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5 Tips for Writing Dramatic Monologues

Written by MasterClass

Last updated: Feb 12, 2020 • 3 min read

Dramatic monologues can be an actor’s best friend—or worst enemy. Learn how to write a dramatic monologue that leaves your audience wanting more.



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What Is a Dramatic Monologue?

A dramatic monologue is a speech in which a character reveals their feelings, inner thoughts, or motivations. Unlike a soliloquy, which is a private speech in which a character addresses themselves, a dramatic monologue is addressed to another character or to the audience.

William Shakespeare’s plays include some famous monologues, including Puck’s speech in the first scene of A Midsummer Night’s Dream (“Thou speak'st aright; / I am that merry wanderer of the night.”) and Friar Lawrence’s monologue in the fifth act of Romeo and Juliet (“Romeo, there dead, was husband to that Juliet, / And she, there dead, that Romeo’s faithful wife.”) The famous “to be or not to be” speech from Hamlet, on the other hand, is a soliloquy since it’s not meant to be heard by anyone else.

5 Tips for Writing Dramatic Monologues

Before you start writing a dramatic monologue for the first time, it can be helpful to seek out examples of monologues that you personally find moving. Then, follow these tips to write your own great monologue:

  1. Start with a compelling opening line. Monologues lack action and dialogue, which can leave the audience unengaged. You can use your writing skills to craft an effective monologue, but your audience won’t hear it if they’re not paying attention. How do you get them to pay attention? With a good opening line. In literary terms, this is known as a hook. Consider starting your monologue with a surprising statement or emotion-packed first line. Your first line should get your audience interested in the rest of the monologue by leaving them with questions.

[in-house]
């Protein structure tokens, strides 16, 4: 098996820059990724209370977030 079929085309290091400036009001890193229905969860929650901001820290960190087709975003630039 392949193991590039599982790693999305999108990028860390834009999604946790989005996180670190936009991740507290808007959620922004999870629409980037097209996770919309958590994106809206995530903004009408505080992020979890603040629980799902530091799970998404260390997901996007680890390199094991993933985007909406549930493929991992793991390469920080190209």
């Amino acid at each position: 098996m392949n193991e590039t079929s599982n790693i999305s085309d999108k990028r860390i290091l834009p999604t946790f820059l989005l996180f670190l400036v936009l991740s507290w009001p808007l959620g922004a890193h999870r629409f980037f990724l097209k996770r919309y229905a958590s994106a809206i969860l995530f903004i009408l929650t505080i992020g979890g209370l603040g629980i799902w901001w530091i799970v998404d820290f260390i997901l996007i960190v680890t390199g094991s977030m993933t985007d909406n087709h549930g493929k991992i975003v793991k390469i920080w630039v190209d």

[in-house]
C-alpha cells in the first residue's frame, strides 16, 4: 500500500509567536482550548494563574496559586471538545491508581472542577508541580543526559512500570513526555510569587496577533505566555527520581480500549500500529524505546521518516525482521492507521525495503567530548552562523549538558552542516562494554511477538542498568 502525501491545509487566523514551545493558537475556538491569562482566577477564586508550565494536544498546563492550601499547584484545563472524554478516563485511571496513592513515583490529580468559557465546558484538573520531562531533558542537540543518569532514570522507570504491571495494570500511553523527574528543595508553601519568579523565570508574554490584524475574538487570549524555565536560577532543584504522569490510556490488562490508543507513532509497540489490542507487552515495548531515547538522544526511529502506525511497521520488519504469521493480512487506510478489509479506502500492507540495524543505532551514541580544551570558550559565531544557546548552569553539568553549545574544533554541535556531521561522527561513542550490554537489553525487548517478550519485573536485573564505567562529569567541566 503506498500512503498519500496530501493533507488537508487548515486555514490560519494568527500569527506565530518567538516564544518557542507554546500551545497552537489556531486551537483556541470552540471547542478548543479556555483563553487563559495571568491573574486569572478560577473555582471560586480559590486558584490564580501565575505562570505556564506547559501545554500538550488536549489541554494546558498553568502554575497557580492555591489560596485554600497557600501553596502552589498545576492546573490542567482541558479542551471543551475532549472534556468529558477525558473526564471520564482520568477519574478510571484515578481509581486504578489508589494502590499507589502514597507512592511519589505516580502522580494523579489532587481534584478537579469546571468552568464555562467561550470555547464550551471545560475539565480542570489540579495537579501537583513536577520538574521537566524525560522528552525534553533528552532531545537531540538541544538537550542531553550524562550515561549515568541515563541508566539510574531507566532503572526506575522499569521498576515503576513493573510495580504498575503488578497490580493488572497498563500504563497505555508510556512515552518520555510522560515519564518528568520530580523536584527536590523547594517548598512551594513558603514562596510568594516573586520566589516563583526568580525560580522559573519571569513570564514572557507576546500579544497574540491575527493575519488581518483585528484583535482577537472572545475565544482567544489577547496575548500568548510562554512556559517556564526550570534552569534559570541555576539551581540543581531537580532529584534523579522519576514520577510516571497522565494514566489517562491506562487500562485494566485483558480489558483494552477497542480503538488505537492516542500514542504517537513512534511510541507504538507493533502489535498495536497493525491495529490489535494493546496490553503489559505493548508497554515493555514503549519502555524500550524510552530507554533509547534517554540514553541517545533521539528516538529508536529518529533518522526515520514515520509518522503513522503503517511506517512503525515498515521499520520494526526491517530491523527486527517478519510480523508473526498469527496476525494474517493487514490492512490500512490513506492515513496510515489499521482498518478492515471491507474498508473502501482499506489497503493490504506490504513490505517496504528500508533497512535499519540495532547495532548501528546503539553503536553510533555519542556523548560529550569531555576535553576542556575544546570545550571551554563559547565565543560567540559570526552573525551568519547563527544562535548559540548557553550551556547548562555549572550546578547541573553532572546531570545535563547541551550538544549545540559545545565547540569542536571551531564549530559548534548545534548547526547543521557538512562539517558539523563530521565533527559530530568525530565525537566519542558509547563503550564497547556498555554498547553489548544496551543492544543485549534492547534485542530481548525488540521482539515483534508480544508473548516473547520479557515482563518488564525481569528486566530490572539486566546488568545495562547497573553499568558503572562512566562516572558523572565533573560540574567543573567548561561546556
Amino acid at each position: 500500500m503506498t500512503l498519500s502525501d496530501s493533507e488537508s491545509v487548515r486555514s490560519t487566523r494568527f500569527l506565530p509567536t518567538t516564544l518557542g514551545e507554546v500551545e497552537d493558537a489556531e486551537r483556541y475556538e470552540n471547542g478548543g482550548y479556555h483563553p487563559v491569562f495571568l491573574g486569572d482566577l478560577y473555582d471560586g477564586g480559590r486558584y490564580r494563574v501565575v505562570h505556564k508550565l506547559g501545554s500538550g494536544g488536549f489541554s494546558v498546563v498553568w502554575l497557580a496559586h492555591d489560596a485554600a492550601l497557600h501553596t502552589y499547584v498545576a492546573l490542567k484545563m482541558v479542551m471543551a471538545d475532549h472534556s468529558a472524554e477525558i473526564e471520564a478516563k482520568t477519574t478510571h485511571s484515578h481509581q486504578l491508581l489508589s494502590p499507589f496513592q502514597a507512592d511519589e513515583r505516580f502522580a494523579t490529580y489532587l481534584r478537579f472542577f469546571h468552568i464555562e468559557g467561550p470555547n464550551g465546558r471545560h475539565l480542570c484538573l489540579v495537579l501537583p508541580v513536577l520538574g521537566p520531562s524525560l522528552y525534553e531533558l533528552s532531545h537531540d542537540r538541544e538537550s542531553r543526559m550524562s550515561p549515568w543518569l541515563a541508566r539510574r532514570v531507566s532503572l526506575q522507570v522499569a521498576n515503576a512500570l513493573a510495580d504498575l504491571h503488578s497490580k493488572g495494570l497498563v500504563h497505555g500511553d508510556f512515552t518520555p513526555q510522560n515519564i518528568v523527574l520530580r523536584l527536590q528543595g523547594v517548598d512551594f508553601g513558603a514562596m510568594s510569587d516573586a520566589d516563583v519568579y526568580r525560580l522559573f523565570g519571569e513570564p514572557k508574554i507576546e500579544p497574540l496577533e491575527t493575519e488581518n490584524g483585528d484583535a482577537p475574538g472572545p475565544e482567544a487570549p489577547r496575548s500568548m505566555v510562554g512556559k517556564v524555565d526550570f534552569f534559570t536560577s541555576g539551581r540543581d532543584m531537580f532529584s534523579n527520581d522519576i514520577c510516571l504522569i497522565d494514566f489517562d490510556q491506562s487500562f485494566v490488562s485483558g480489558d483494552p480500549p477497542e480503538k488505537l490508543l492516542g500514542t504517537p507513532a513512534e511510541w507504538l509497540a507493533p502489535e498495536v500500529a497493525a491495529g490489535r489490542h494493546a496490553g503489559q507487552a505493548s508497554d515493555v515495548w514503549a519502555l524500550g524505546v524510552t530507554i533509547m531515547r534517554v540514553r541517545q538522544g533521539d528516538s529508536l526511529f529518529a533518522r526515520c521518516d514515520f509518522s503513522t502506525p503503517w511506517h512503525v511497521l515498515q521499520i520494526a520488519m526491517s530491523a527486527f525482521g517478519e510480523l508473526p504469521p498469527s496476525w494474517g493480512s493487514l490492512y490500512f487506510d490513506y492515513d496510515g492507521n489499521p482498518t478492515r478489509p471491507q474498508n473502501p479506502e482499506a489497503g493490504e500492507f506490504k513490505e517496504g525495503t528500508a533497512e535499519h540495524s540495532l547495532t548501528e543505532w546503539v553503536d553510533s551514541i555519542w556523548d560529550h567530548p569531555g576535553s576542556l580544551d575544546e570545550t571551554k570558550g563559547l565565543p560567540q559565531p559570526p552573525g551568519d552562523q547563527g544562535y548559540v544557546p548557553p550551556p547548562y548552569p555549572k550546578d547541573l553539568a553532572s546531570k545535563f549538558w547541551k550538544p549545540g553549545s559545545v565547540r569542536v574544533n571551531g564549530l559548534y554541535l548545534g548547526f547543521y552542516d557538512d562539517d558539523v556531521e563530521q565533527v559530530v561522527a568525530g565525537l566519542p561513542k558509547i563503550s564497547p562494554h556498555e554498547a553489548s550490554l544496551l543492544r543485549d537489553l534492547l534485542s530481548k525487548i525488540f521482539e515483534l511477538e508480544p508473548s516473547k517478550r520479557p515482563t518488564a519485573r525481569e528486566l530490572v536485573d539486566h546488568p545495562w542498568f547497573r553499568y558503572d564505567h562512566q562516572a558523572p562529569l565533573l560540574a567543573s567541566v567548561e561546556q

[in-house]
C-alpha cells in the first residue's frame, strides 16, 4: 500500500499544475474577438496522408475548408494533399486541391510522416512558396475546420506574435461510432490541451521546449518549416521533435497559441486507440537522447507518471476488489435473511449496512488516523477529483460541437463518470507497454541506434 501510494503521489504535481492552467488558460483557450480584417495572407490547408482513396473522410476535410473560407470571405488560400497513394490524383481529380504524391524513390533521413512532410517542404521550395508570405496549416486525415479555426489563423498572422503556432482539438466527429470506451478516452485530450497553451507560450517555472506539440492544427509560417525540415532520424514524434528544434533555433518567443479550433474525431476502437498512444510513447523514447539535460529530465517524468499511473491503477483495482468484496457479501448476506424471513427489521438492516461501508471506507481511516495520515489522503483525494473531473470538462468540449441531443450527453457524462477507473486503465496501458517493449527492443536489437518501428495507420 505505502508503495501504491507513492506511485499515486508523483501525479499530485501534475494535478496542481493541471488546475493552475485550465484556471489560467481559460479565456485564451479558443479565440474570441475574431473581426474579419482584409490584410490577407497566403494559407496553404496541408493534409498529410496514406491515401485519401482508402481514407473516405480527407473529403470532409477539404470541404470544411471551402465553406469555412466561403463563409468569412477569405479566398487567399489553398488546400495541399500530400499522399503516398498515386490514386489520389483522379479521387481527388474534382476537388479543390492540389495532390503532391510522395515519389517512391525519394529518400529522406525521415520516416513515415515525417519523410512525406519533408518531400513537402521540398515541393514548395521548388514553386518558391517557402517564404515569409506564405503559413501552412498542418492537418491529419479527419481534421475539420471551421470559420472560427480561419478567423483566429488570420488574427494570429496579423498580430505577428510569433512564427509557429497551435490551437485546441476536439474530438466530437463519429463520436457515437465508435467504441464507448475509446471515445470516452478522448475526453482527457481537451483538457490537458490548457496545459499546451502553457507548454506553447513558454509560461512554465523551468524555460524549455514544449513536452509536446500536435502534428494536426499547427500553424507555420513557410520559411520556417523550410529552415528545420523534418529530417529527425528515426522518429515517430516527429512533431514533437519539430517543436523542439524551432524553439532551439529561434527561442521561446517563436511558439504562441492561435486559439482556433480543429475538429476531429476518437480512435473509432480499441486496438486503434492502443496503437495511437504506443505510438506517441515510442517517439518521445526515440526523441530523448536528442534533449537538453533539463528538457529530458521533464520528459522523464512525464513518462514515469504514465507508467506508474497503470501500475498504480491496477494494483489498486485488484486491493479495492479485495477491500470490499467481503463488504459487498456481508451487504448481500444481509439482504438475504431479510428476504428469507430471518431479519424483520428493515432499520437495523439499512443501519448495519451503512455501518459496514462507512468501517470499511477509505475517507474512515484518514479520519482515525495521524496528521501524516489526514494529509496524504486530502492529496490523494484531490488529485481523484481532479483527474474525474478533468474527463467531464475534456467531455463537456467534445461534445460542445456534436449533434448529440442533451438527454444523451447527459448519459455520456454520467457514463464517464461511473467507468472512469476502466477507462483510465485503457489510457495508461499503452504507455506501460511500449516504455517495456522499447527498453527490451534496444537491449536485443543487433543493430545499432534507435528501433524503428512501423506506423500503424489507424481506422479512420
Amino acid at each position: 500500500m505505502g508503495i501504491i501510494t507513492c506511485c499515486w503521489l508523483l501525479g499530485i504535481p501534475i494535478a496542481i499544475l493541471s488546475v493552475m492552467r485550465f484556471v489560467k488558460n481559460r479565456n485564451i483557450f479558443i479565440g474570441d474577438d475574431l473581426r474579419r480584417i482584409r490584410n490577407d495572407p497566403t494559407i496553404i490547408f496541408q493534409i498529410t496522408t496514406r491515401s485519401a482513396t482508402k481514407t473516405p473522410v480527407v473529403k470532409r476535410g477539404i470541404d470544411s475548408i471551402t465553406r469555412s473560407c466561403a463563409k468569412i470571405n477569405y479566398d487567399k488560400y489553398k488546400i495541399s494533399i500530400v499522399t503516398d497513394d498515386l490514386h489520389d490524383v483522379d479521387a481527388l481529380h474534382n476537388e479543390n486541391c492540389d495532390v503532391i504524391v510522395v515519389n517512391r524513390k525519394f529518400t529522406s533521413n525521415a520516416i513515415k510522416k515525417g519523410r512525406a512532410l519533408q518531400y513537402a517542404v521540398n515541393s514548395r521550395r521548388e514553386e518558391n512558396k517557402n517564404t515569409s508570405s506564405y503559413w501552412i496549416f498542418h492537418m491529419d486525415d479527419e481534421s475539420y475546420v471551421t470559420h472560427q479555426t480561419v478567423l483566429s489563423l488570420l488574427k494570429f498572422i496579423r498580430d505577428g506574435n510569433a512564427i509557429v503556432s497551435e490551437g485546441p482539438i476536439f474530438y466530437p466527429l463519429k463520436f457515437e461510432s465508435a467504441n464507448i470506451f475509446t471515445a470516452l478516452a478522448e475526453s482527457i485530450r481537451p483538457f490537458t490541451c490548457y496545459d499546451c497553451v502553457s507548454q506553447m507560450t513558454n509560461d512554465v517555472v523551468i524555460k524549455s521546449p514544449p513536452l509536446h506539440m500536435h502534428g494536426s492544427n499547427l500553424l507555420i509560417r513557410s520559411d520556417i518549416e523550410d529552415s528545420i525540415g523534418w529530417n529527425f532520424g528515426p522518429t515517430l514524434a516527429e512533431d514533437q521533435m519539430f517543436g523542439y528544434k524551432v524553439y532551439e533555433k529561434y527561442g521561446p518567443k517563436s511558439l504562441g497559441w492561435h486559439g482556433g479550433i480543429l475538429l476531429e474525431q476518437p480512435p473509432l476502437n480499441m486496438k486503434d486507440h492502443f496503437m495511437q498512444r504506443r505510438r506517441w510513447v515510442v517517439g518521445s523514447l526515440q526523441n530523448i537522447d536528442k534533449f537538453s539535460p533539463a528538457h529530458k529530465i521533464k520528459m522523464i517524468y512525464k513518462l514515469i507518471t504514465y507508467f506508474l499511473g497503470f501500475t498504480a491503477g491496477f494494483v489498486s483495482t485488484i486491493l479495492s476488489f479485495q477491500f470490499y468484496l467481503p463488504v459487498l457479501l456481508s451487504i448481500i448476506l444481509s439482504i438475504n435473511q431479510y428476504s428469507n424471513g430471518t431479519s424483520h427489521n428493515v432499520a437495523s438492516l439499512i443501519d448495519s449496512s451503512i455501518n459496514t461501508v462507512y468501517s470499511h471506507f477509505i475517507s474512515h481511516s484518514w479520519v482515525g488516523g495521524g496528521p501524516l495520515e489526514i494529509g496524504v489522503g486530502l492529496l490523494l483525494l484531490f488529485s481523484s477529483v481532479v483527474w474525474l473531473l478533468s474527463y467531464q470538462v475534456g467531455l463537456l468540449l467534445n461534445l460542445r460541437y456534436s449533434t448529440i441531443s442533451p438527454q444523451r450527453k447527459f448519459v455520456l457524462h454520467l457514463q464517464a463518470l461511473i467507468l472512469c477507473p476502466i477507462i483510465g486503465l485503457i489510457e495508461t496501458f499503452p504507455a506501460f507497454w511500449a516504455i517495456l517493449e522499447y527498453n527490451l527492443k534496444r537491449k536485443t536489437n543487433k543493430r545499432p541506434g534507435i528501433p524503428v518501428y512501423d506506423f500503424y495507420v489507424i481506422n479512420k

2. Present a strong point of view. One of the advantages (and challenges) of monologue writing is that monologues present the point of view of a single character. This character should have something important to say—if not, why are they launching into a monologue? What does this character really want? Often, dramatic monologues feature a main character facing a dramatic situation, or they might highlight a secondary character who has a unique perspective on events. Get to know your character’s voice, since it’s all you have to work with. Great monologues show a character experiencing a range of emotions while expressing one central idea.
  3. Develop a storyline. Even though monologues are typically short (compared to an entire play), good monologues can show build-up to a decisive action, reference past events, and even progress character development in the narrative. The challenge of a dramatic monologue is to pack all that into one character’s speech. A dramatic monologue doesn’t necessarily have to be part of a longer work, but it can help you to imagine (and even write down) what would happen to your character before and after this scene if your monologue were part of a longer piece.
  4. Know your parameters. English literature is full of all different types of monologues. You might use a poetic form like Shakespeare or the everyday language of most contemporary monologues. The type of monologue you’re writing will lead you to which literary devices you should use, such as repetition, rhyme, or imagery. Even if you’re not writing a monologue poem, you should always read your monologues aloud to yourself, paying close attention to rhythm and pacing. This is a good writing technique in general, and it’s especially important for formats meant to be read to an audience. Word count is also important: If you’re writing a one-minute monologue, you should have around 150 words. Time yourself as you read your monologue aloud to make sure it’s the right length.
  5. Wrap up with parting words. At the end of the monologue, leave your audience with something to think about. Most dramatic monologues are self-contained speeches, so it’s worth spending some time coming up with an ending that feels conclusive but also leaves your audience wanting to know more about your character and story. Don’t be afraid to experiment with different endings until you get the right fit.
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